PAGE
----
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When will my baby walk independently?

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Health & Development Baby milestones

Your baby is all ready for walking once they have good head control, can sit up by themselves, and are confident pulling themselves up to stand. But before they start scooting around the room, remember to make sure the space around them is completely safe to explore and that your home is baby proofed.

Don’t worry if your little one isn’t quite there yet, here are some fun ideas to get them moving in the right direction.

Exploring new ground

Once your baby has got the hang of walking, they’ll enjoy trying out different surfaces – indoor and outdoor. But you might need to help them on difficult surfaces like grass, especially to begin with. Any new ground they want to explore is fine, as long as you’re always there to help and keep them safe.

Photo of a baby learning to walk on grass

Photo of a baby learning to walk on grass

Staying safe

Photo of baby at a stair gate

Photo of baby at a stair gate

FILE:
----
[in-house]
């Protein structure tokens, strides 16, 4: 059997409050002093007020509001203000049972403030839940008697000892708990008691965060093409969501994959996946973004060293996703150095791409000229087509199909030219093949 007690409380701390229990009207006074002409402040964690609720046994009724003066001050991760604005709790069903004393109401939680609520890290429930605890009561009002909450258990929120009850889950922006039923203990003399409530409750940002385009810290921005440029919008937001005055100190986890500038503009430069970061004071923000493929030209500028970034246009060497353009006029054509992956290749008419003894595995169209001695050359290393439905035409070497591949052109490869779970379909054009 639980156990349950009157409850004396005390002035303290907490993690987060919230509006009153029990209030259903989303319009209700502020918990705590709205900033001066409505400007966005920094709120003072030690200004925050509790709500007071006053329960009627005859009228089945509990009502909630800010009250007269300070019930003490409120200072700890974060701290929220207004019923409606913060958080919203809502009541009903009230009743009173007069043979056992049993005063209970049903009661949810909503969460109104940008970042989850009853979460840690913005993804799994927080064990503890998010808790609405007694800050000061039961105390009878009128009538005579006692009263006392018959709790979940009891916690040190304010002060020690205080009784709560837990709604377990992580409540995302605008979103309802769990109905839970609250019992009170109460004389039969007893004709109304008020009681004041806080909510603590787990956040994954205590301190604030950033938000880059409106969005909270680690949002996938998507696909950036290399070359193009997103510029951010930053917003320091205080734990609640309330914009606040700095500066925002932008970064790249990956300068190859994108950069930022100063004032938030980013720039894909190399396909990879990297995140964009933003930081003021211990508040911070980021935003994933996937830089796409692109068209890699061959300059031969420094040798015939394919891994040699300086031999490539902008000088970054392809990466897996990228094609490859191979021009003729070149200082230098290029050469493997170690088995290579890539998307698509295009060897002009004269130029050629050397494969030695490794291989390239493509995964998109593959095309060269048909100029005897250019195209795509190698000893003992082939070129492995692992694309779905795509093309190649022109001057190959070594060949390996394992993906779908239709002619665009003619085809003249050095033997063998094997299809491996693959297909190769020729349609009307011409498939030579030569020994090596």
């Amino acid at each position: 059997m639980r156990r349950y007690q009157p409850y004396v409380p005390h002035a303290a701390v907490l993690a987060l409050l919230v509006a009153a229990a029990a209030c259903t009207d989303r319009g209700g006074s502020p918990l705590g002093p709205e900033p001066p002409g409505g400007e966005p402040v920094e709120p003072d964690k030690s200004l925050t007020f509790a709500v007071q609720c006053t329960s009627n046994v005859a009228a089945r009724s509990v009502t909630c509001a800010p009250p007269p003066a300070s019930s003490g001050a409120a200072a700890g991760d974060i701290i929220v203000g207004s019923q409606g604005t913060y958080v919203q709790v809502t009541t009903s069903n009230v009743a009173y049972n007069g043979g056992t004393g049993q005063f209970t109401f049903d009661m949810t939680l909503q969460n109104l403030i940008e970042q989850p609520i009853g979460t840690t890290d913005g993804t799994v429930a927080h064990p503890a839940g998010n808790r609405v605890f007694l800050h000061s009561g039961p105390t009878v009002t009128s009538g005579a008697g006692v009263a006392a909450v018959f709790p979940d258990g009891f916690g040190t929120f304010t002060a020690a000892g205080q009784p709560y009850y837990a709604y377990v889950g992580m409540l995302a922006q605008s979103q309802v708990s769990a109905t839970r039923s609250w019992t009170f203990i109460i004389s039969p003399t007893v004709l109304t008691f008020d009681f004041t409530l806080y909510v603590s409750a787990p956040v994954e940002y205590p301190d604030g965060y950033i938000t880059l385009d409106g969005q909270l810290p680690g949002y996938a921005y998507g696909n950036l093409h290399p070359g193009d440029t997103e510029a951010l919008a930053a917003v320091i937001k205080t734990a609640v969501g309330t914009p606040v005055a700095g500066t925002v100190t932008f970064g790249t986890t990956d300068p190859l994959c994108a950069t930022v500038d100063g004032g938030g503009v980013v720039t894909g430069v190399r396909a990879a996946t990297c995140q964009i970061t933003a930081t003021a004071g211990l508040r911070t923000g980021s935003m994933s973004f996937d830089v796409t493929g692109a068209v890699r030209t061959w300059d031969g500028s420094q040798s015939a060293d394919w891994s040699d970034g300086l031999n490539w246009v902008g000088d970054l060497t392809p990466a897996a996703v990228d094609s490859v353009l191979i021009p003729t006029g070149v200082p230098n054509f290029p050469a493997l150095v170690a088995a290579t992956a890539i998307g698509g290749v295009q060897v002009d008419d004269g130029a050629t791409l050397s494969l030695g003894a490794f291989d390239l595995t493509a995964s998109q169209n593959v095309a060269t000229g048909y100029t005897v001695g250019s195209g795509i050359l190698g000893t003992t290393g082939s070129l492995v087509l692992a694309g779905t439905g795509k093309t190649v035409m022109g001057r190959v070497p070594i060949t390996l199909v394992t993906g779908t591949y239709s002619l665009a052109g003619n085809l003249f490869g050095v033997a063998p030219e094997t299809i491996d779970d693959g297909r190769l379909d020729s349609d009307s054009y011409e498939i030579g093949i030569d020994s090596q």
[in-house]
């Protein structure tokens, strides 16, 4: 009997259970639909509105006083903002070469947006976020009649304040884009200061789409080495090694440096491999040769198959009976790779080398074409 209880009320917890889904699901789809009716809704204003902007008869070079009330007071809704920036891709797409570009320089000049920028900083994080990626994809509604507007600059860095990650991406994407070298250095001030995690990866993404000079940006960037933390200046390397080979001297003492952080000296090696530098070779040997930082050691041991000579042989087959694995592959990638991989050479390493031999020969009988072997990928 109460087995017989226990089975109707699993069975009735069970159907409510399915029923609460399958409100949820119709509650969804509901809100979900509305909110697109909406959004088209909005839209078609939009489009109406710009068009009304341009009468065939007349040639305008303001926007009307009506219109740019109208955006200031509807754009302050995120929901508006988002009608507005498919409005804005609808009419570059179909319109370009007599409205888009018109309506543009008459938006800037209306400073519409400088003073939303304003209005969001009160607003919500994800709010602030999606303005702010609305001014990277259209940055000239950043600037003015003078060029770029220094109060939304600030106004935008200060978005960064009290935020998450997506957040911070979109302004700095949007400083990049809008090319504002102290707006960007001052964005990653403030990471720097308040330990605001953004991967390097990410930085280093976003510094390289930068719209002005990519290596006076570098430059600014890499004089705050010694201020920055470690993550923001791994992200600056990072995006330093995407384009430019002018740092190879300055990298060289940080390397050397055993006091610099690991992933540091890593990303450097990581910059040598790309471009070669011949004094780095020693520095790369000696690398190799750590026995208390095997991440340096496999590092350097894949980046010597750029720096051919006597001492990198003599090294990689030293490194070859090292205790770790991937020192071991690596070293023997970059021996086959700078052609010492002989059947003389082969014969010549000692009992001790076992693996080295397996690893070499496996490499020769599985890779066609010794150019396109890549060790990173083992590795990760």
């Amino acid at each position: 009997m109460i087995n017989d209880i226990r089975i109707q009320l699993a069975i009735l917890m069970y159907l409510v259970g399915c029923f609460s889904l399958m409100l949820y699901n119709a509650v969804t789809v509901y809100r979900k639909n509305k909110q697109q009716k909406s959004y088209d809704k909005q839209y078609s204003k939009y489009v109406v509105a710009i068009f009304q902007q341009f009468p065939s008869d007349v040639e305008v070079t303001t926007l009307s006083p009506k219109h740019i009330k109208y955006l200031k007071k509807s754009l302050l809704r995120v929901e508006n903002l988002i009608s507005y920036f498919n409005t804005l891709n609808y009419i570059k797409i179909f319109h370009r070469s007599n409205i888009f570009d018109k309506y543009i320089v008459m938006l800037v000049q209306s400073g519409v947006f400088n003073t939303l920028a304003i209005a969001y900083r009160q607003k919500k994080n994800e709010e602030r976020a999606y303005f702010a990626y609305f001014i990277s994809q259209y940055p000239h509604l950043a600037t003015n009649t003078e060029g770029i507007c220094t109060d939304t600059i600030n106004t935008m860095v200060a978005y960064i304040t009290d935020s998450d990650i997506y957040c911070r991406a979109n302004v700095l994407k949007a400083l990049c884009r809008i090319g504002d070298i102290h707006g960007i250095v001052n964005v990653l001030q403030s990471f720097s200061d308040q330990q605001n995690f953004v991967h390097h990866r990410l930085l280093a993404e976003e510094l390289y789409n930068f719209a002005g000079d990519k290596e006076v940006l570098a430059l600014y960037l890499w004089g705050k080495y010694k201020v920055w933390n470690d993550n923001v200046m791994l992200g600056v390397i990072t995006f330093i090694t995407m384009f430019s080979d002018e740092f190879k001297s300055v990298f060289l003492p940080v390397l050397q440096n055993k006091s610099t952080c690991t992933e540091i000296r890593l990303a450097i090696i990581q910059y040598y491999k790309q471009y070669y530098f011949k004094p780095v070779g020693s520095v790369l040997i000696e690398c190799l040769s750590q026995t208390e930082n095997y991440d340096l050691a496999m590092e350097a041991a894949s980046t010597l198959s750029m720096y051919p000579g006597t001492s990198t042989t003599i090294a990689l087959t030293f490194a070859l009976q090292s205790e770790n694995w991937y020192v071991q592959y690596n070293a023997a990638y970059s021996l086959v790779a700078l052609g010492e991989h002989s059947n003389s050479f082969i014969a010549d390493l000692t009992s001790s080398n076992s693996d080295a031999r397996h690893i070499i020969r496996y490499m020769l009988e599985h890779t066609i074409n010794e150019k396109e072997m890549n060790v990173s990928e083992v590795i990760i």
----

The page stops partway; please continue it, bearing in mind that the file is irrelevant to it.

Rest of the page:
Once your baby starts to move around on their own, it’s important to keep a close eye on them. Make sure the space around them is completely safe to explore and that your home is baby proofed.

When your baby gets the knack of climbing, they’ll be off trying to climb all kinds of things. To keep them safe, always make sure:

  • All stairs have gates at the top and the bottom
  • You never let your little one go up or down stairs on their own
  • All climbing activities are supervised until your wee one is at least 2 years old
  • Low furniture is kept away from windows and that windows have locks or safety catches fitted to stop your baby climbing out

Should I be worried?

Your baby learning to walk is not a race, so try not to compare them with others. But if your baby is not walking by 18 months, then you should speak to your Health Visitor or Family Nurse for advice. Or if you have any other concerns at any stage of your baby’s development, you can also discuss this with your Health Visitor or Family Nurse. If your baby is premature and receiving follow up care, you can also get advice from your developmental team.

Learning new physical skills can be hard for babies and it’s normal for them to cry. If they get really frustrated, they can cry in an angry way and their faces can turn quite red. You might find this worrying, but as long as your baby is not having breathing difficulties, there is nothing to be alarmed about. Just try to comfort and settle your baby as normal.

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Last updated: 24 Apr, 2023